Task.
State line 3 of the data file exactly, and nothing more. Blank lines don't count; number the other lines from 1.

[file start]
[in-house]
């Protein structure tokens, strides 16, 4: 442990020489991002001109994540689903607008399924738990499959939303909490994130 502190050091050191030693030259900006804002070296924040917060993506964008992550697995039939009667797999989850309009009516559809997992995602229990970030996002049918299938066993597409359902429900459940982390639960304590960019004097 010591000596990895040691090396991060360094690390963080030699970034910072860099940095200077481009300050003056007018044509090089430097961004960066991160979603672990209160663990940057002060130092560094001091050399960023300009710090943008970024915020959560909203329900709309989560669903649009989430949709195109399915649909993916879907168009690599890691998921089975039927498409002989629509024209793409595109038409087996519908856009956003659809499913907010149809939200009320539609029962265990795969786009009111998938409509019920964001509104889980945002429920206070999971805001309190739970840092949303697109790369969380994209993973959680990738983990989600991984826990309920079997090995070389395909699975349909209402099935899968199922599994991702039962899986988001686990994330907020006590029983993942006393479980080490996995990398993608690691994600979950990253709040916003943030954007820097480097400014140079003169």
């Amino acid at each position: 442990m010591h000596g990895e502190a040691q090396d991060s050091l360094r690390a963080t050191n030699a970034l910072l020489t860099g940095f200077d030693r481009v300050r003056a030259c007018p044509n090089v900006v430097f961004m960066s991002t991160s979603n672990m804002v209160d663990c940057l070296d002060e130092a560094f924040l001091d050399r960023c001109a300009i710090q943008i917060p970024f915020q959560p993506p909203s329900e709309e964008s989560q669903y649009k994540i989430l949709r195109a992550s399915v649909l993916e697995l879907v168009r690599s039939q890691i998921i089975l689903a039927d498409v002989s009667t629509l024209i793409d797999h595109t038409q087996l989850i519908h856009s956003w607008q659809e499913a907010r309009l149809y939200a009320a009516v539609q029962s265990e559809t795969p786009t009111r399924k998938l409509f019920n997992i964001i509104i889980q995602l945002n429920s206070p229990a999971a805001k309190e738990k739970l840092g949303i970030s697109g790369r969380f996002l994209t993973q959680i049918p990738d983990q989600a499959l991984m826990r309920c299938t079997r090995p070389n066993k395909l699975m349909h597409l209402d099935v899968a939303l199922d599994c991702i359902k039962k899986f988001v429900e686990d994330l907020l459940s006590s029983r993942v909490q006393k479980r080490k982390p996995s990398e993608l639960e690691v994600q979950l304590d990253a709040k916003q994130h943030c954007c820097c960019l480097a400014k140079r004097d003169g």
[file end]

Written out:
């Amino acid at each position: 442990m010591h000596g990895e502190a040691q090396d991060s050091l360094r690390a963080t050191n030699a970034l910072l020489t860099g940095f200077d030693r481009v300050r003056a030259c007018p044509n090089v900006v430097f961004m960066s991002t991160s979603n672990m804002v209160d663990c940057l070296d002060e130092a560094f924040l001091d050399r960023c001109a300009i710090q943008i917060p970024f915020q959560p993506p909203s329900e709309e964008s989560q669903y649009k994540i989430l949709r195109a992550s399915v649909l993916e697995l879907v168009r690599s039939q890691i998921i089975l689903a039927d498409v002989s009667t629509l024209i793409d797999h595109t038409q087996l989850i519908h856009s956003w607008q659809e499913a907010r309009l149809y939200a009320a009516v539609q029962s265990e559809t795969p786009t009111r399924k998938l409509f019920n997992i964001i509104i889980q995602l945002n429920s206070p229990a999971a805001k309190e738990k739970l840092g949303i970030s697109g790369r969380f996002l994209t993973q959680i049918p990738d983990q989600a499959l991984m826990r309920c299938t079997r090995p070389n066993k395909l699975m349909h597409l209402d099935v899968a939303l199922d599994c991702i359902k039962k899986f988001v429900e686990d994330l907020l459940s006590s029983r993942v909490q006393k479980r080490k982390p996995s990398e993608l639960e690691v994600q979950l304590d990253a709040k916003q994130h943030c954007c820097c960019l480097a400014k140079r004097d003169g």